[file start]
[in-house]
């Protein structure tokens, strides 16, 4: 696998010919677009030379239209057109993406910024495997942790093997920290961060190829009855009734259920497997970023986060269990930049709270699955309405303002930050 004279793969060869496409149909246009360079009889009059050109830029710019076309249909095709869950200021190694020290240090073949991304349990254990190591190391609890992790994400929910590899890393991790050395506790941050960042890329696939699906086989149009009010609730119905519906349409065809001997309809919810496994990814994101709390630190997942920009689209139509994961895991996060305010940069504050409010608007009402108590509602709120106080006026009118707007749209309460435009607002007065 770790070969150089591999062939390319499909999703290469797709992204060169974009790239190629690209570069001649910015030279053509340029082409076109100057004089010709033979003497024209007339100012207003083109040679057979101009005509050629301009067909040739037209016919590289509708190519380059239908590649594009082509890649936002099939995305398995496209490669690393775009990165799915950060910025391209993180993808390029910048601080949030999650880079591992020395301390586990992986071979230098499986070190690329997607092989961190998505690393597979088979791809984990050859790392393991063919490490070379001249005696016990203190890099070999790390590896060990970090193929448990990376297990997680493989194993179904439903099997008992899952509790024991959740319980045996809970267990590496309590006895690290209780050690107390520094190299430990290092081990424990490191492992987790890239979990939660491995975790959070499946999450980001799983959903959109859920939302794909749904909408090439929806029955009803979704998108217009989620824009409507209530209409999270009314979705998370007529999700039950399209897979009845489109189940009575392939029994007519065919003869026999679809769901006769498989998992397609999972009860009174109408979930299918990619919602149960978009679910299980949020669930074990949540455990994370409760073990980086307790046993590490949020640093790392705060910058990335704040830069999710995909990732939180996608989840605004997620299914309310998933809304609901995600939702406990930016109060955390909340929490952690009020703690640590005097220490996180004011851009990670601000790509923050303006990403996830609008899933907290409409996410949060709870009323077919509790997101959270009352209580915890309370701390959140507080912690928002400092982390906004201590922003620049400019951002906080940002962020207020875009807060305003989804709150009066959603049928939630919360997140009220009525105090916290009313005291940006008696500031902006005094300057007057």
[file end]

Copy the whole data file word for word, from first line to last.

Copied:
[in-house]
């Protein structure tokens, strides 16, 4: 696998010919677009030379239209057109993406910024495997942790093997920290961060190829009855009734259920497997970023986060269990930049709270699955309405303002930050 004279793969060869496409149909246009360079009889009059050109830029710019076309249909095709869950200021190694020290240090073949991304349990254990190591190391609890992790994400929910590899890393991790050395506790941050960042890329696939699906086989149009009010609730119905519906349409065809001997309809919810496994990814994101709390630190997942920009689209139509994961895991996060305010940069504050409010608007009402108590509602709120106080006026009118707007749209309460435009607002007065 770790070969150089591999062939390319499909999703290469797709992204060169974009790239190629690209570069001649910015030279053509340029082409076109100057004089010709033979003497024209007339100012207003083109040679057979101009005509050629301009067909040739037209016919590289509708190519380059239908590649594009082509890649936002099939995305398995496209490669690393775009990165799915950060910025391209993180993808390029910048601080949030999650880079591992020395301390586990992986071979230098499986070190690329997607092989961190998505690393597979088979791809984990050859790392393991063919490490070379001249005696016990203190890099070999790390590896060990970090193929448990990376297990997680493989194993179904439903099997008992899952509790024991959740319980045996809970267990590496309590006895690290209780050690107390520094190299430990290092081990424990490191492992987790890239979990939660491995975790959070499946999450980001799983959903959109859920939302794909749904909408090439929806029955009803979704998108217009989620824009409507209530209409999270009314979705998370007529999700039950399209897979009845489109189940009575392939029994007519065919003869026999679809769901006769498989998992397609999972009860009174109408979930299918990619919602149960978009679910299980949020669930074990949540455990994370409760073990980086307790046993590490949020640093790392705060910058990335704040830069999710995909990732939180996608989840605004997620299914309310998933809304609901995600939702406990930016109060955390909340929490952690009020703690640590005097220490996180004011851009990670601000790509923050303006990403996830609008899933907290409409996410949060709870009323077919509790997101959270009352209580915890309370701390959140507080912690928002400092982390906004201590922003620049400019951002906080940002962020207020875009807060305003989804709150009066959603049928939630919360997140009220009525105090916290009313005291940006008696500031902006005094300057007057």